Too Many New London Books!
A wander into Waterstone’s Piccadilly reveals an avalanche of new London books in time for Christmas; so many specialist subjects and being broken down and explored through the prism of the city. I and my pocketbook have abandoned the idea of trying to keep up with them, but I can recommend three more which are worthy of your attention;
I’m surprised that no-one has thought of this one before. ‘London, a History in Paintings and Illustrations’ is a lovely little book by Stephen Porter that’s packed with pictures of people and places from almost every era of the city’s existence. It’s nice to see some more recent depictions painted, too, although there are no abstract versions of London scenes and no depictions of London through graphic art – but that’s probably another separate volume right there. My only cavil is that the book’s awkward shape doesn’t best present all of the illustrations.
A modest little volume by Helen East called ‘London Folk Tales’ caught my eye, and I’m glad it did. Ms East has collected together a great many stories which were unfamiliar to me, gathered via a tradition of oral folk-tale telling, and her style is pleasant and easy to enjoy. Here are Boudicca, Thomas A Becket, Dick Whittington and the Lambeth Pedlar, but also tales of inns and ghosts, bridges and witches; it’s the sort of lovely volume that gets lost behind all of the big glossy productions, and deserves a wider readership.
Houses are featuring a lot in London books at the moment, with ‘London’s Houses’ by Vicky Wilson, ‘Great Houses of London’ by James Stourton, and ‘Open House London’ by Victoria Thornton all taking peeps inside the grand and modest and plain odd homes and buildings of the city. ‘The London Square’ by Todd Longstaffe-gowa looks at the history of our quiet garden squares, many of them sadly locked for residential use only, which is a terrible waste as their key holders often live overseas.
London is still, surprisingly, one of the greenest cities in the world compared with other cities of its size. There are around 400 green spaces in the City of London alone and over 1,000 in Greater London, and new books on the histories of its green spaces abound. I’m not sure my creaking bookcases can handle too many more of these right now, though.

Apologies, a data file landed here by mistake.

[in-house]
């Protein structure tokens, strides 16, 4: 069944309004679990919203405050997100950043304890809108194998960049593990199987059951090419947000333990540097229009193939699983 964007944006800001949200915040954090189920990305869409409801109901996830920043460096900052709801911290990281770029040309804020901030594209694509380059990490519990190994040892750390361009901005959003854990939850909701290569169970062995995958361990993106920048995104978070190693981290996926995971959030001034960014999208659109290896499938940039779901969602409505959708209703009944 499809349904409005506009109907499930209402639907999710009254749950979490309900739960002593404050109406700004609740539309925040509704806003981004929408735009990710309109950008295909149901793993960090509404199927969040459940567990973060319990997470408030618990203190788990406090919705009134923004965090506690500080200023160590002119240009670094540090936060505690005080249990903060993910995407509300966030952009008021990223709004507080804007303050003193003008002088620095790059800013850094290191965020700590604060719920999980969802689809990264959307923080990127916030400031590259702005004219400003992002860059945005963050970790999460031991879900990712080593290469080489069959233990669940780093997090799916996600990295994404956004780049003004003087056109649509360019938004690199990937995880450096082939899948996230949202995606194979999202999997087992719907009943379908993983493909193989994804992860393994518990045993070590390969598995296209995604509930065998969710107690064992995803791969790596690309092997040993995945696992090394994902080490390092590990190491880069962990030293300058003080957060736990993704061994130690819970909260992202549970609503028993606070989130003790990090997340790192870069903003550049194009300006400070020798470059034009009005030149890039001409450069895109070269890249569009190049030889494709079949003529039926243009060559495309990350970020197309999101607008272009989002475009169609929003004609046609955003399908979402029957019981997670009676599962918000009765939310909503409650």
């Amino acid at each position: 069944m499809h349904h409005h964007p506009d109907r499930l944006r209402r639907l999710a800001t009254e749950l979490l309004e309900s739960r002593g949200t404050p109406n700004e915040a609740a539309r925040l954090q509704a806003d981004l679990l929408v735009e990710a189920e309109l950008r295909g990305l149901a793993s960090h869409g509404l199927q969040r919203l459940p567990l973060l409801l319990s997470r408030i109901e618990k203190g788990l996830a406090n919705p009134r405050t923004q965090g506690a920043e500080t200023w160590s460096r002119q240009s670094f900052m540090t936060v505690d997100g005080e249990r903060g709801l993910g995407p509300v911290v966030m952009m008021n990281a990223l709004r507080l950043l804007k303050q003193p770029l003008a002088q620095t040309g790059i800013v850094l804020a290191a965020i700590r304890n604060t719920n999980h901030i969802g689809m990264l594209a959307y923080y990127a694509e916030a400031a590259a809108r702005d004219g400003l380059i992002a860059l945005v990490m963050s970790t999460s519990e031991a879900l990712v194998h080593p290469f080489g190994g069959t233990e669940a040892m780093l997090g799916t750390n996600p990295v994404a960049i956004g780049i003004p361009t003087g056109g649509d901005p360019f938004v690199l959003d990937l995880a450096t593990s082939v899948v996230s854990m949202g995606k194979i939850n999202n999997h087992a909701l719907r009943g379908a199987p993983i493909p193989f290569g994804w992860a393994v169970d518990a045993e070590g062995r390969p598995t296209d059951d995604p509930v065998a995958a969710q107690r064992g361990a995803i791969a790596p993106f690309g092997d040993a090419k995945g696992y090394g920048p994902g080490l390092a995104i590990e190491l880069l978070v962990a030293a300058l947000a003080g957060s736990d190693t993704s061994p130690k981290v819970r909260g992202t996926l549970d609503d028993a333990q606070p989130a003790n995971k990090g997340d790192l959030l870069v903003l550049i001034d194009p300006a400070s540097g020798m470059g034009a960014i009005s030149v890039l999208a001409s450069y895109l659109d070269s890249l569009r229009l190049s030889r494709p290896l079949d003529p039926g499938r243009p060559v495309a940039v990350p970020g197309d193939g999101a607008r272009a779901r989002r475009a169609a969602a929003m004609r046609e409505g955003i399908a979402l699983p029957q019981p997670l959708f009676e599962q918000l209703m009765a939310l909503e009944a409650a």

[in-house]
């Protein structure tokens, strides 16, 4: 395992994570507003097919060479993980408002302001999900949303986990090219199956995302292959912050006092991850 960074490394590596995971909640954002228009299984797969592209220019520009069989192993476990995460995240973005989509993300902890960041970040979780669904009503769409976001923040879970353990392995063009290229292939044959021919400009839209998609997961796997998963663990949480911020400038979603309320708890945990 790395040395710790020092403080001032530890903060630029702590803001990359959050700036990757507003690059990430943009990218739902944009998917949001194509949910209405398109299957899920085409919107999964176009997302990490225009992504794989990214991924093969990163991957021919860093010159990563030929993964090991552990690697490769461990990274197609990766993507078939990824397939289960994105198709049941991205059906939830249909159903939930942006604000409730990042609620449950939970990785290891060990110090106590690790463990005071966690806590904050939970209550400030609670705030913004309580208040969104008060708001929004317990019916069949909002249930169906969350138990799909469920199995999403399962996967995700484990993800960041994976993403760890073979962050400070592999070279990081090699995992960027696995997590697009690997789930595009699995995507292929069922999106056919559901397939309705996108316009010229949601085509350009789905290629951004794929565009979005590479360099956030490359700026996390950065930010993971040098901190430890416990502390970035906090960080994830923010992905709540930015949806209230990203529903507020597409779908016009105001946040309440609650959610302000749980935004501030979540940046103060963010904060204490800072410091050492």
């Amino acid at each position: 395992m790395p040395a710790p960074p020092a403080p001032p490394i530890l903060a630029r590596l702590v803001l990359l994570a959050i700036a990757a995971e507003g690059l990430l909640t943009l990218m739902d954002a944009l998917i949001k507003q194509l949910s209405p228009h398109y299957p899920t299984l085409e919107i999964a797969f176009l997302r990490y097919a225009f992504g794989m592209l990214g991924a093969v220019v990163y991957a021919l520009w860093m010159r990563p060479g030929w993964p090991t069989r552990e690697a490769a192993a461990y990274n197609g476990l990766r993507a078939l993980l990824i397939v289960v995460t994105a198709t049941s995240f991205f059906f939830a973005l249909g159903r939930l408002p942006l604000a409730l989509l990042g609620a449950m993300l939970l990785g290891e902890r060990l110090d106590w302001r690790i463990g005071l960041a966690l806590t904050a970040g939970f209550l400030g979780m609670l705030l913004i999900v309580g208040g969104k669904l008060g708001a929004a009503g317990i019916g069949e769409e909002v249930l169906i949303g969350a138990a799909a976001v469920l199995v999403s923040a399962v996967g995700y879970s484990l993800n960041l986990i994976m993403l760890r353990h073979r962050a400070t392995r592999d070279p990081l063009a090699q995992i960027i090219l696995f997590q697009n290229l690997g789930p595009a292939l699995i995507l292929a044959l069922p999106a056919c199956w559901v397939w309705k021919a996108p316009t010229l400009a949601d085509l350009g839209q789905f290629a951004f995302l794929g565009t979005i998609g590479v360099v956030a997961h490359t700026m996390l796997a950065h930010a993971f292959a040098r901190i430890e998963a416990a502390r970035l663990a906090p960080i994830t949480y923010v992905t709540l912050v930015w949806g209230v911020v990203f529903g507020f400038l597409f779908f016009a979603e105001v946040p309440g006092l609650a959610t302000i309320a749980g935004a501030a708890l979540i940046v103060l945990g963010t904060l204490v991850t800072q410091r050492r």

Meanwhile, here’s one not strictly about London (although it features many London characters). Brian May from Queen was the last person I expected to produce a superb volume of antiquarian rarities, but he did so with ‘Diableries’, which gathered together hundreds of odd stereoscopic tableaux. Now its sequel, ‘The Poor Man’s Picture Gallery’ has appeared, and concerns 3D pictures from the Victorian era. Like its predecessor it contains a sturdy stereoscopic viewer through which to view the pictures, and is even more enjoyable than its predecessor because this time the scope is wider, and explores the kind of paintings ordinary people owned in reproduction in their houses. These were very different to what you’d find in a gallery – no high-minded saints and angels here, but domestic scenes with coy titles.
My grandmother had one such picture on her wall featuring a regency lady winding wool and two young beaux helping her, while vying with each other for her attention. The punning caption was; ‘Two strings for her bow.’ Enchanting stuff (that cover of Chatterton is lenticular – nice!)